Queer women field some pretty silly questions about getting engaged to another woman. I guess it’s great that people show an interest, but questions like these are definitely eye-roll inducing.
1. ‘So, you're planning on having kids, right?’
Even if you’ve never wanted kids. Even if they’re friends you’ve had since you were a teenager who KNOW you’ve never wanted kids. Even if you already HAVE kids with your fiancée. This isn’t the 17th century, folks. Speaking of which...
2. ‘How do you decide who gets pregnant?'
We conduct arcane ritual sacrifices to the Goddess under the full moon, and She blesses one of us with the menstrual blood of a black goat. It’s in the Lady Lovin’ Handbook they give you when you sign up. Along with the laser stare guaranteed to fry at twenty paces every straight dude who uses the verb ‘watch’ in a ten-mile radius/
3. ‘But you’ll never sleep with anyone else again! Are you alright with that?’
Newsflash, lots of people have open marriages! But y’know, if I’ve been in a long-term monogamous relationship with someone for years and have just signed up for forever, you can probably assume that I’m okay with that. And relatedly that the sex is pretty hot. Unless you’re a couple who isn’t really into sex, which is fine, but also none of anyone else’s business. Lesbian Bed Death is optional.
4. ‘Will you have matching gowns or will someone be in a tux?’
This one depends on the couple. If we’re both more inclined towards low-slung pants and sneakers, the chances are there won’t be a dress in sight. On the other hand, femme weddings rock too. And for reference, just because we’re both ladies doesn’t mean there’s necessarily be one dress and one suit, either. We may be having a single-sex marriage, but there’s less than no reason to try and make it look like a straight one.
5. ‘You’re getting married? Why?’
Oh, I don’t know. Because winning the right to do so has been an ongoing battle for decades? Because I love my girlfriend and want to make a commitment? To celebrate our partnership with friends and family? Green card? Tax breaks? Does it matter? Maybe it’s none of yours, and you could perhaps stick to ‘I hope you’ll be very happy...’?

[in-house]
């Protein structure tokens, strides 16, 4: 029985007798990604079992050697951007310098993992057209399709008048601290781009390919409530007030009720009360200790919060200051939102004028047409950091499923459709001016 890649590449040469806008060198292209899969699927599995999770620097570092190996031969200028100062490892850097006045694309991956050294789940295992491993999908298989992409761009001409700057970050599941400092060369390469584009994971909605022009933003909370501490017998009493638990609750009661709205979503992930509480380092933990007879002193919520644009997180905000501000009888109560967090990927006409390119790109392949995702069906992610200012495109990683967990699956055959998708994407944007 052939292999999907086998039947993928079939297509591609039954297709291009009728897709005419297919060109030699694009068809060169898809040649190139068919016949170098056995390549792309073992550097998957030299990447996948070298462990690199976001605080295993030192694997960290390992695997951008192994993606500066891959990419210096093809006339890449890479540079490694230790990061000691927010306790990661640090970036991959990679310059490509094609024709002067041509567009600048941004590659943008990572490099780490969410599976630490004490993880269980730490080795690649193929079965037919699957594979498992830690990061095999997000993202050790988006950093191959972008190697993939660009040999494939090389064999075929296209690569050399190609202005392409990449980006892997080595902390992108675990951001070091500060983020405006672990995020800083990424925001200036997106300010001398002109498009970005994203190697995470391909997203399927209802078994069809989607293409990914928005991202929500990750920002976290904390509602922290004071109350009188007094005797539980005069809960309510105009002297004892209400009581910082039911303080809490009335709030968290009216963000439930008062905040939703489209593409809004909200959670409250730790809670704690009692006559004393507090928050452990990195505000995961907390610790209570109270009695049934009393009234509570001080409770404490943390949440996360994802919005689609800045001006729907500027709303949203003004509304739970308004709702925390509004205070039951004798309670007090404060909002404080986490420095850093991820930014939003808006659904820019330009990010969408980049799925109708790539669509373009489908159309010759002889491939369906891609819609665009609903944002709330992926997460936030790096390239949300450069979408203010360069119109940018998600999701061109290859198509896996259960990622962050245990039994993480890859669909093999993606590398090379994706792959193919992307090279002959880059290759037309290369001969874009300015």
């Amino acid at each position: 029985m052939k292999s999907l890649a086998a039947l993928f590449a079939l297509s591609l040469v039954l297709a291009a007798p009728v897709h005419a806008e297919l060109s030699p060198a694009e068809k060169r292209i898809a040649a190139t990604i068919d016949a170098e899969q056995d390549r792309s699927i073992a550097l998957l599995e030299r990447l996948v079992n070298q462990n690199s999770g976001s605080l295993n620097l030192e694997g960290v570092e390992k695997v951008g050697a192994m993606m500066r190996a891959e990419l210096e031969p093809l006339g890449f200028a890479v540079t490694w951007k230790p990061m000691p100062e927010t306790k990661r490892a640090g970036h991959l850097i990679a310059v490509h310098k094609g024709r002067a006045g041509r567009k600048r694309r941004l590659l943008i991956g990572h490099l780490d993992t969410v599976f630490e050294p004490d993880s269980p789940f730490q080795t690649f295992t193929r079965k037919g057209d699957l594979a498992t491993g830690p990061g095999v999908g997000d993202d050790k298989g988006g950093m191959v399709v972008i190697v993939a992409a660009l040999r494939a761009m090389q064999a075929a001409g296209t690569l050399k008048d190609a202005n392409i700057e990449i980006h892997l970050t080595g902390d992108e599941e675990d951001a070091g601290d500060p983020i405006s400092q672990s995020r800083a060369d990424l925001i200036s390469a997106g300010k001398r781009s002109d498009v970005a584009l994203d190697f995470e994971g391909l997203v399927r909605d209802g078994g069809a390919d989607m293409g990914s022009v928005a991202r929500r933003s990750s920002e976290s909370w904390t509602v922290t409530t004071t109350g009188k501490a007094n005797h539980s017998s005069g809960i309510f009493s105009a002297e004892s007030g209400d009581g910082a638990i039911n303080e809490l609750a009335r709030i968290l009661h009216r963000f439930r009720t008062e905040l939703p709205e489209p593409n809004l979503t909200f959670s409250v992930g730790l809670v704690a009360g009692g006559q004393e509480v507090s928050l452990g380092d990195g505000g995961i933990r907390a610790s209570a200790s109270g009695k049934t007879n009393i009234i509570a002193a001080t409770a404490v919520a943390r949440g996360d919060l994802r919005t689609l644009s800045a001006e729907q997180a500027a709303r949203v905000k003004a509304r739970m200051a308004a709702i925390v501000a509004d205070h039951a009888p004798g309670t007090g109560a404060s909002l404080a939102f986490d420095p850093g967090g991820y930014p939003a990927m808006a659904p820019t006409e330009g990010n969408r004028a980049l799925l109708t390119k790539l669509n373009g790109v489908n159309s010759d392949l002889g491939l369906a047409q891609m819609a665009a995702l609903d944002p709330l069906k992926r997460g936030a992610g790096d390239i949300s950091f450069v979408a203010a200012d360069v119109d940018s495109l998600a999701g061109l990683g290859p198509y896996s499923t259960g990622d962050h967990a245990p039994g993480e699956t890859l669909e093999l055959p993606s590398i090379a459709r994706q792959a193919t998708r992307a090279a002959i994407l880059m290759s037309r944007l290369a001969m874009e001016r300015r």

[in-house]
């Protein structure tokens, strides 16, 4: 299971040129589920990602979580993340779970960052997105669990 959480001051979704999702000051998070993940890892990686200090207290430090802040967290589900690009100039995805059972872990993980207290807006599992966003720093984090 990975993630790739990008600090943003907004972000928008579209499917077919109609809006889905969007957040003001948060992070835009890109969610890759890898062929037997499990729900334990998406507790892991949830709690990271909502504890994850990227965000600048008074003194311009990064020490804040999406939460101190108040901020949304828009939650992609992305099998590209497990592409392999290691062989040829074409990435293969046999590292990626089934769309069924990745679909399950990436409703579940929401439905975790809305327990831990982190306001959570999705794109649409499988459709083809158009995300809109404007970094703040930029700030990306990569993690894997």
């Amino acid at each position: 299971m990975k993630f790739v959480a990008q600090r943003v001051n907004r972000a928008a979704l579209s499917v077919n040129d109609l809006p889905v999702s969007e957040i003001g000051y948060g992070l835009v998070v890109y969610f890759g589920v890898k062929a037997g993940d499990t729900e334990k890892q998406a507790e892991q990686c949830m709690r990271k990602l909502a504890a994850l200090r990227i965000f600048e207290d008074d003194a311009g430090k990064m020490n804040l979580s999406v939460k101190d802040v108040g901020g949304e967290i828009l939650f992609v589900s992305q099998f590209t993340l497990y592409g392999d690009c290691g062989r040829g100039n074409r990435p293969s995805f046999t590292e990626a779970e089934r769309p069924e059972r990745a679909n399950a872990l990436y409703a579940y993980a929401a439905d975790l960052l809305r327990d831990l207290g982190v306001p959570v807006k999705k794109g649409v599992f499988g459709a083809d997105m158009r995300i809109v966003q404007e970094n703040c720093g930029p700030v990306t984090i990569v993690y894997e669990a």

6. ‘I don’t believe in marriage. It’s a heteronormative betrayal of the sisterhood.’
That’s an entirely valid political judgement, and I will devote many campaigning hours to making sure you can live your beliefs without paying any social or economic penalty for doing so. However, we all have to make compromises with the prevailing Kyriarchy and our cultural contexts, and until the revolution comes marriage can still be a valid choice for, y’know, people who aren’t you. Especially now we’re allowed to do it. It’s also worth considering that there’s been enough conservative resistance to same-sex weddings in some states that it’s equally possible to construe upcoming matrimony as an act of queer resistance.
7. 'But I thought you were a feminist?’
Er, yes? Now I’m a feminist marrying another woman. I’m not even a feminist marrying a man, although I hear that happens sometimes too. Marriage is absolutely not the be-all and end-all of partnership, and nor should it be. But we all have to come to our own accommodation with cultural bullshit, and for some people, including feminists, this includes getting married. Sometimes even to other feminists! Who knew?
8. ‘But I always hoped we’d get together/back together someday!’
There might be a universe, somewhere in a distant galaxy, where this is an appropriate way to respond to somebody’s upcoming nuptials. Rest assured that it isn’t this one. Apart from anything else, it does beg the question why it never occurred to the questioner to mention this sooner. Even if your chances weren’t great in the first place, they’re likely to be even less great when someone’s all loved up with their fiancée. Be told.